Move over, opossum — the nine-banded armadillo has arrived in East Tennessee.
The armored mammals are here, they're spreading faster than expected and likely can survive anywhere in the Volunteer State -- except maybe for the highest, coldest peaks in the Smokies.
That's according to Timothy Gaudin, a biology professor at the University of Tennessee at Chattanooga, who published a study with student S. Erich Eichler confirming the existence of armadillos here -- including as high as 1,988 feet in the Cumberland Plateau.
"We were quite surprised," Gaudin said. "That's not where you would predict them to be. You typically find them along stream beds."
Nine-banded armadillos first appeared in Tennessee in the early 1980s, the researchers wrote, when they got a toehold in the far southwestern part of the state.
They had appeared at least a decade earlier in southern Georgia and Alabama and have been reported recently in North Georgia.
The Tennessee River isn't a big enough barrier to stop the Georgia armadillos from invading Tennessee, Valdosta State University biology professor Colleen McDonough said.
"The Mississippi River didn't stop them, so your river's not going to, either," she said.
Gaudin isn't sure if East Tennessee's armadillos came from the west or the south -- but they're moving faster than was predicted in 1996 by armadillo experts James Taulman and Lynn Robbins. Those researchers thought the armadillos' range would expand by an average of four miles a year, based on records and interviews with hundreds of wildlife officers.
Gaudin and Eichler found that East Tennessee's armadillos, first documented in 2007, are about 200 to 230 miles ahead of schedule.
"The main thing is how fast they're expanding," Gaudin said.
Warmer temperatures may be spurring the armadillos on, he's found. Chattanooga's mean January temperature was just under 37 degrees in the 1980s. It's risen through the 1990s and early 21st century, reaching a mean temperature in 2009 just shy of 43 degrees, Gaudin and Eichler's study states.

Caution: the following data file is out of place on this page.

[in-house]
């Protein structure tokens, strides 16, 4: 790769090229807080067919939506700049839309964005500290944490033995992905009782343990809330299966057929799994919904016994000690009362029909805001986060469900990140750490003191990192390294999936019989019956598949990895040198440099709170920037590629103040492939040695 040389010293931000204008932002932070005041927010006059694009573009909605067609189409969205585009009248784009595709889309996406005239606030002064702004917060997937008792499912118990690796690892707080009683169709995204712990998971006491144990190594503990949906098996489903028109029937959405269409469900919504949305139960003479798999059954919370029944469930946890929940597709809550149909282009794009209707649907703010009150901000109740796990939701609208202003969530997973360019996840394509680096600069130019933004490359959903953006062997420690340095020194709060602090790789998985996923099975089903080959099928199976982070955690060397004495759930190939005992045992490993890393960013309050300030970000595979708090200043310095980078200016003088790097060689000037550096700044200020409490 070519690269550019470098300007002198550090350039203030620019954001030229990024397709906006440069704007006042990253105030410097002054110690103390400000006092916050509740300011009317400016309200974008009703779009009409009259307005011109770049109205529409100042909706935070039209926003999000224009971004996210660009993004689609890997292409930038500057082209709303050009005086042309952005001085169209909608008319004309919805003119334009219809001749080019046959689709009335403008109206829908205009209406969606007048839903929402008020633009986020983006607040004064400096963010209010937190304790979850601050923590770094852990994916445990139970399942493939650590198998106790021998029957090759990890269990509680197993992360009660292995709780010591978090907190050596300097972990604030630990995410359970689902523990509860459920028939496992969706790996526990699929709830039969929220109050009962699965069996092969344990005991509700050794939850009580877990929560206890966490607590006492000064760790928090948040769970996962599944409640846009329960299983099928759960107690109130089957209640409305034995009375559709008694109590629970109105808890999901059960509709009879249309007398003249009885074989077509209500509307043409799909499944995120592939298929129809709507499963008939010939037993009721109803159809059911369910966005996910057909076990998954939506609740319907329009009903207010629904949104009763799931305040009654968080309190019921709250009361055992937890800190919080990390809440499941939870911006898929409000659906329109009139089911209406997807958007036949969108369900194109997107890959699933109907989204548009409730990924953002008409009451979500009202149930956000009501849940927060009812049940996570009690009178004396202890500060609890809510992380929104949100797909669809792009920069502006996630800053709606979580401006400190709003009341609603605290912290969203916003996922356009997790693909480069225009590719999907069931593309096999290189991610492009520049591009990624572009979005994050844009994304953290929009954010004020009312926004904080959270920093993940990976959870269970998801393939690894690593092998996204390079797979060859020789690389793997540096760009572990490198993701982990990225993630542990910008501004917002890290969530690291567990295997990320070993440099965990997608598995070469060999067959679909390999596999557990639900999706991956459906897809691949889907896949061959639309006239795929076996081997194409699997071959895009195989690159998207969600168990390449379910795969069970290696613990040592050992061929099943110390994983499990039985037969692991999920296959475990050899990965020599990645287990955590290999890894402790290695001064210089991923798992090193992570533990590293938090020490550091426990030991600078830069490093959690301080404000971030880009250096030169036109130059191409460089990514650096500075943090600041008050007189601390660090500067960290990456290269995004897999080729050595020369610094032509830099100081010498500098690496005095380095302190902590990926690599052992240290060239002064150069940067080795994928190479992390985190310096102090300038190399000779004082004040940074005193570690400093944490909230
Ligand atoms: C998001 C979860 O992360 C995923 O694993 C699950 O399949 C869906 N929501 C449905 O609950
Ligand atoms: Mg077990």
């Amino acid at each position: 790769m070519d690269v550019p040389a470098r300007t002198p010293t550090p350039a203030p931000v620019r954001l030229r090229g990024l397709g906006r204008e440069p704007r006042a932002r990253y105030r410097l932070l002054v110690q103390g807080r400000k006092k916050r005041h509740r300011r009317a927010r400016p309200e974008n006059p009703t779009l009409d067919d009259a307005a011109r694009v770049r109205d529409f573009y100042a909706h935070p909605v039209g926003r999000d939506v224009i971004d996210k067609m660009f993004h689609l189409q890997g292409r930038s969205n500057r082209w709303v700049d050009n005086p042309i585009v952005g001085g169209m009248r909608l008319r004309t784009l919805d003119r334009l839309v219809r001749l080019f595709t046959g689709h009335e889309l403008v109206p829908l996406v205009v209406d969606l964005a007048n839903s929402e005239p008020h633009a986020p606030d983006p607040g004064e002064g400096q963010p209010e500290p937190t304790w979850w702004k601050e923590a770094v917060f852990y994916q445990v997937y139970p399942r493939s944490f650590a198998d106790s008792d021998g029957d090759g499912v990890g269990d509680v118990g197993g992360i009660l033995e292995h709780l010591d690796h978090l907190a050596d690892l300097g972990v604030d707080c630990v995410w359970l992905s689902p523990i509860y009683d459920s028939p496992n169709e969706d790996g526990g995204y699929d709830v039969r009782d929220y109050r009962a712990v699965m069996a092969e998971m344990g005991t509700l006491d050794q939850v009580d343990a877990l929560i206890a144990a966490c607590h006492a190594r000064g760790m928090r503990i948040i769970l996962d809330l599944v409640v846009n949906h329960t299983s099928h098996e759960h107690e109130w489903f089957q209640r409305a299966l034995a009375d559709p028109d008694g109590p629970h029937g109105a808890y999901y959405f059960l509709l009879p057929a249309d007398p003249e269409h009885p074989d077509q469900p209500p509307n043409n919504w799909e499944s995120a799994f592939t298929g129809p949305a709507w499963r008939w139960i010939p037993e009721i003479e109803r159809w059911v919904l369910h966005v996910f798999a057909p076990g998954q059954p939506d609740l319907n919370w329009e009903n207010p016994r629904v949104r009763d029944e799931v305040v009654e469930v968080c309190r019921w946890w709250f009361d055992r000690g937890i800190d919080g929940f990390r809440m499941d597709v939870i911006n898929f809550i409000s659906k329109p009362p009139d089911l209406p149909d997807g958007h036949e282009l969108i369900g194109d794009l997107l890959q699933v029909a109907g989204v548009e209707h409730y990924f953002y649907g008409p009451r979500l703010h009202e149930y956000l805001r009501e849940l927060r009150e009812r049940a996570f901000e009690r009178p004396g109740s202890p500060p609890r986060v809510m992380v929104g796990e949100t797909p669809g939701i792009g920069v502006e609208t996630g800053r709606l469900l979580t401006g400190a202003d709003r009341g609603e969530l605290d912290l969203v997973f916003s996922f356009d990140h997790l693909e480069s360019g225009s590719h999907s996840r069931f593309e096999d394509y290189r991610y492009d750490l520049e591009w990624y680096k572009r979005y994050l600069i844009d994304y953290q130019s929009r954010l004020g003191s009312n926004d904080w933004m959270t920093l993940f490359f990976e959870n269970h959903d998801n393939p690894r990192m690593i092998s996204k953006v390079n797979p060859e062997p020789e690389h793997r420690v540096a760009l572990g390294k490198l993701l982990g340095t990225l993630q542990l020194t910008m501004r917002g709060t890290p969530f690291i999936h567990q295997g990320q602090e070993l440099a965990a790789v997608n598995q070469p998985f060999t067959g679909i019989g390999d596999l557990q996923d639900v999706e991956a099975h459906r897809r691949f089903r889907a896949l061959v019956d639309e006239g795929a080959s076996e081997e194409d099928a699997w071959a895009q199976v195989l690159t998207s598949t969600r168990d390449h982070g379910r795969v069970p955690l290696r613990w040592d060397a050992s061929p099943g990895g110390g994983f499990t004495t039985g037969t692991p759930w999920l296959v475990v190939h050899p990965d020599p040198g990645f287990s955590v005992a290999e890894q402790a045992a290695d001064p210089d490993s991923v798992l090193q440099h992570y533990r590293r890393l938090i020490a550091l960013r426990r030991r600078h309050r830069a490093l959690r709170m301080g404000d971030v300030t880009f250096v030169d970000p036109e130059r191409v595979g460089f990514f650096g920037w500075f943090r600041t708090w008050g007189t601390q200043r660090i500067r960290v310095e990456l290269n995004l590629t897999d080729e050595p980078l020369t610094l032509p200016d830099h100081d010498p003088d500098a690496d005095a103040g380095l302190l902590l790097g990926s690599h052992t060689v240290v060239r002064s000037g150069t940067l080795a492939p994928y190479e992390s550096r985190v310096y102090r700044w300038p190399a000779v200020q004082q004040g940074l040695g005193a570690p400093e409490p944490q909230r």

"If they are cold sensitive, the world is becoming more armadillo friendly," Gaudin said. "Except for maybe the very peaks of the mountains in the east, I think they may be [coming] statewide."
The spread of blackberries may be boosting armadillos, too. Between 1987 and 2007, Tennessee, Georgia and Alabama have lost 1.5 million acres of farmland, and Gaudin said, "The first thing that happens to those fields when you let them go fallow is the blackberries come up."
"The shell of an armadillo is like an old, leather football helmet," Gaudin said, which lets it navigate prickly blackberry patches better than possums and raccoons.
Eichler and Gaudin collected 11 road-killed armadillos in southeastern Tennessee, including six at high elevation near Sewanee in Franklin County, one along Interstate 24 in Hamilton County near Moccasin Bend, three from Marion County and one from Rutherford County.
Tim Omarzu covers Catoosa and Walker counties for the Times Free Press. Omarzu is a longtime journalist who has worked as a reporter and editor at daily and weekly newspapers in Michigan, Nevada and California. Stories he's covered include crime in blighted parts of metro Detroit and Reno, Nev.; environmental activists tree-sitting in California's Sierra Nevada foothills; attempts by the Michigan Militia to take over a township¹s government in northern Michigan. A native of Michigan, ...